Massachusetts Home Sale Contingencies
How does a home sale contingency work is something that all real estate buyers and sellers should be educated on. If you are selling a home in Massachusetts it is possible that you may encounter a buyer who tries to purchase your home with a home sale contingency.
In other words they write into the offer that they will not have to proceed with buying your home unless they successfully sell the home that they currently own. Accepting this kind of contingency 99% of the time is a big gamble and probably a very huge mistake!
In twenty seven years of selling Real Estate in Massachusetts I can not ever remember telling a client of mine that this would be a smart thing to do. The thought of making this kind of recommendation to one of my seller clients does not make a whole lot of sense. Just to be clear my advice on this subject would not change based on the Real Estate environment. It could be a seller’s, buyer’s, or neutral Real Estate market but that does not change the appeal of a home sale contingency clause.
An offer contingent on another home selling means one thing – YOU LOSE CONTROL OF THE PROCESS!! With no guarantees of anything.
Don’t be lured into thinking this arrangement is sound if a buyer woos you with a full price offer either because if you never make it to the closing table what difference does it make what the price offered ends up being?
As a home seller here are a few things to consider:
- How do you know if the contingent home is priced properly or not?
- What if the property is not priced correctly and the seller does adjust their price accordingly?
- What if the home has problems uncovered at a home inspection that can not be resolved?
- What if their buyer does not get financing and you have had your home off the market patiently waiting?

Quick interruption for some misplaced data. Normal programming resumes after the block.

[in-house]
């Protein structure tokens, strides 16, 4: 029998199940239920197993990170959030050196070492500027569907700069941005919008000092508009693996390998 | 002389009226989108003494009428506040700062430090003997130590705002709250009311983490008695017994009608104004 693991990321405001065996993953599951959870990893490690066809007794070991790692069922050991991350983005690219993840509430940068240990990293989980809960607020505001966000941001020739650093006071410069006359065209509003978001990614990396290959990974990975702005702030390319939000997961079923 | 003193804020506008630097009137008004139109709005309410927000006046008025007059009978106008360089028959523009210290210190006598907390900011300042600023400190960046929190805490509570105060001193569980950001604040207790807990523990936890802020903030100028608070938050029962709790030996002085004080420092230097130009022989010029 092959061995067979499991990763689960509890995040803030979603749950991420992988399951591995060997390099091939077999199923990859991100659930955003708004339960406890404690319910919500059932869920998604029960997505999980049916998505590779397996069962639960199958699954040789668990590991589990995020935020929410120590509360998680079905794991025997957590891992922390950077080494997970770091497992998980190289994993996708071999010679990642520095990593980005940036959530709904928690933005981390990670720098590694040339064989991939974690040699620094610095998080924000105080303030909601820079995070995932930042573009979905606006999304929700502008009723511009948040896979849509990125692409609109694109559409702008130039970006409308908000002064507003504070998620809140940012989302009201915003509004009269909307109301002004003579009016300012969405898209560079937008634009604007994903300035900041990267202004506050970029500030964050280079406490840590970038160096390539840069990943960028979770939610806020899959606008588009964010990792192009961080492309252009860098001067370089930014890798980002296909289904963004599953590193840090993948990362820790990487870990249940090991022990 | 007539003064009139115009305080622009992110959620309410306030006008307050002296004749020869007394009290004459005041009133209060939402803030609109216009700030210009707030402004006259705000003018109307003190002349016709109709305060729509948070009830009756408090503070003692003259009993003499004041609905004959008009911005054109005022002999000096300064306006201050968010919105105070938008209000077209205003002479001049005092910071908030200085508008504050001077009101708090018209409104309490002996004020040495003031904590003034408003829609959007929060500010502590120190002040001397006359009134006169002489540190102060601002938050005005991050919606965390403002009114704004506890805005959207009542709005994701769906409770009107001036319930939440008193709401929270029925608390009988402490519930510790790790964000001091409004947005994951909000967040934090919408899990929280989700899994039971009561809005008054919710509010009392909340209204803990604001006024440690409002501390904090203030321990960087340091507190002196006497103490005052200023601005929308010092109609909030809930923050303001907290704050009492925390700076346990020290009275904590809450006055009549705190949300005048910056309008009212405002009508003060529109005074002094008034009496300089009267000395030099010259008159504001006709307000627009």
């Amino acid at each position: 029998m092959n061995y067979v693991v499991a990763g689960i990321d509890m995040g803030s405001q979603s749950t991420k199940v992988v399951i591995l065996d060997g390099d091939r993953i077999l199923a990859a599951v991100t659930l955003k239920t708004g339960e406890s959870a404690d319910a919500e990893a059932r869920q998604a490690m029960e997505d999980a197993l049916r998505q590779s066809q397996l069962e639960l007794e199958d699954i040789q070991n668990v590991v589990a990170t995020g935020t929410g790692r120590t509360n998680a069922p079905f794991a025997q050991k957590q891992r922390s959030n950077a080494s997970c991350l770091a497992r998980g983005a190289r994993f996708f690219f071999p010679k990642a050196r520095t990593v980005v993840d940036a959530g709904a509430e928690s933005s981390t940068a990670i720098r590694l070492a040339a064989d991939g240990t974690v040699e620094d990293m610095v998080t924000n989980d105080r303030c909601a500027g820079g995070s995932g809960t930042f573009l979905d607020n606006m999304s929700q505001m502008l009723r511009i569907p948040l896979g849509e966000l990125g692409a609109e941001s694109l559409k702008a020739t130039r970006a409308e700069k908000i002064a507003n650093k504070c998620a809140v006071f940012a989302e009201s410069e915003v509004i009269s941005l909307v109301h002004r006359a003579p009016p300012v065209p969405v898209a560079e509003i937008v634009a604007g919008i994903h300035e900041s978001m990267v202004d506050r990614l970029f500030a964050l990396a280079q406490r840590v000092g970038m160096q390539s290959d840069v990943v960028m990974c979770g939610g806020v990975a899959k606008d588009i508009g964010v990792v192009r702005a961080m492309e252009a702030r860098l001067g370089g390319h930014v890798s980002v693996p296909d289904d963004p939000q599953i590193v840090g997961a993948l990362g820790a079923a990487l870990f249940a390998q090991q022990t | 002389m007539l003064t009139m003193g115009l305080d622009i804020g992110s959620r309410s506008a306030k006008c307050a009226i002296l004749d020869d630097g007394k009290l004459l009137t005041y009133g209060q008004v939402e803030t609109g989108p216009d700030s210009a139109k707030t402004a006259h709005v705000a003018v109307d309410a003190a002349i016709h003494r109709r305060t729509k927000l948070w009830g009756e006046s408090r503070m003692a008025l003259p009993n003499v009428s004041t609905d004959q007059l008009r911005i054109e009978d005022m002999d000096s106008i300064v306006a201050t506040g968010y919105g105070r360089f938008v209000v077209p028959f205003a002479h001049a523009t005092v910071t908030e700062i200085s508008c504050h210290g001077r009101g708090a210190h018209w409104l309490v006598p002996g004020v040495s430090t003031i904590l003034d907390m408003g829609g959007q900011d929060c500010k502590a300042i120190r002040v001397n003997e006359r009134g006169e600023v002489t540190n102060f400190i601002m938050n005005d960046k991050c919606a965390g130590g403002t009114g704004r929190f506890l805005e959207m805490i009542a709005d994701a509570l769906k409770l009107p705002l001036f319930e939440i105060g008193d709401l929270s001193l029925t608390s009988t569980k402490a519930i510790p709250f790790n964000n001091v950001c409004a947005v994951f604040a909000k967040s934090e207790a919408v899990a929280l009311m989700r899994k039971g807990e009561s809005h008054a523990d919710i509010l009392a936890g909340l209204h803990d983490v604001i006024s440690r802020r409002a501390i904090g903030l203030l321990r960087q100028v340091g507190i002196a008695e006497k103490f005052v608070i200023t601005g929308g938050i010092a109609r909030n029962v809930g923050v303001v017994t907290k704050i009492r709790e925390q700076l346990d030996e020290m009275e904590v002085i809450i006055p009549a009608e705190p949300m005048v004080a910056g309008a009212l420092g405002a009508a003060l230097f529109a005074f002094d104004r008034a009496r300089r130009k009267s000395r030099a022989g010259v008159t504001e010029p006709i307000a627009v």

Is the picture starting to come into focus on why a home sale contingency is not a sound business practice? When you agree to accept a home sale contingency your home is off the market and you are at the mercy of the contingent home selling.
When I am hired to be a listing agent my fiduciary responsibility is to offer the best advice possible to my seller client. It would be counter intuitive for me to tell my seller that the should accept a home sale contingency.
Are there any advantages to a home sale contingency?
There is really only one circumstance where I could in good conscience advise my seller clients accepting a home sale contingency.
If the property I was marketing was an extremely difficult property to sell for one reason or another and the person making the contingent offer had a far more salable property then I would possibly guide my seller client into considering a contingent sale.
For example, lets say the home I was marketing had some form of Real Estate functional obsolescence that made it an overly challenging home to sell. In addition, the contingent home happens to be located in a highly desirable area of town and is in super condition. The only obstacle left in this scenario is getting a guarantee the contingent home was going to be priced properly. If these conditions were met then it would be something the seller could possibly consider as long as they were getting an excellent offer on their home.
The part that becomes challenging with a home sale contingency is you are now relying on another Realtor who you did not hire and don’t know a thing about to make this transaction happen. Given I have been in the business for so long I can tell you there are some excellent Realtors but also some that should not be in this field. See some key Realtor interview questions you may want to get answered as part of your decision making process. This could become a key consideration in whether you want put your home sale success in the hands of this agent.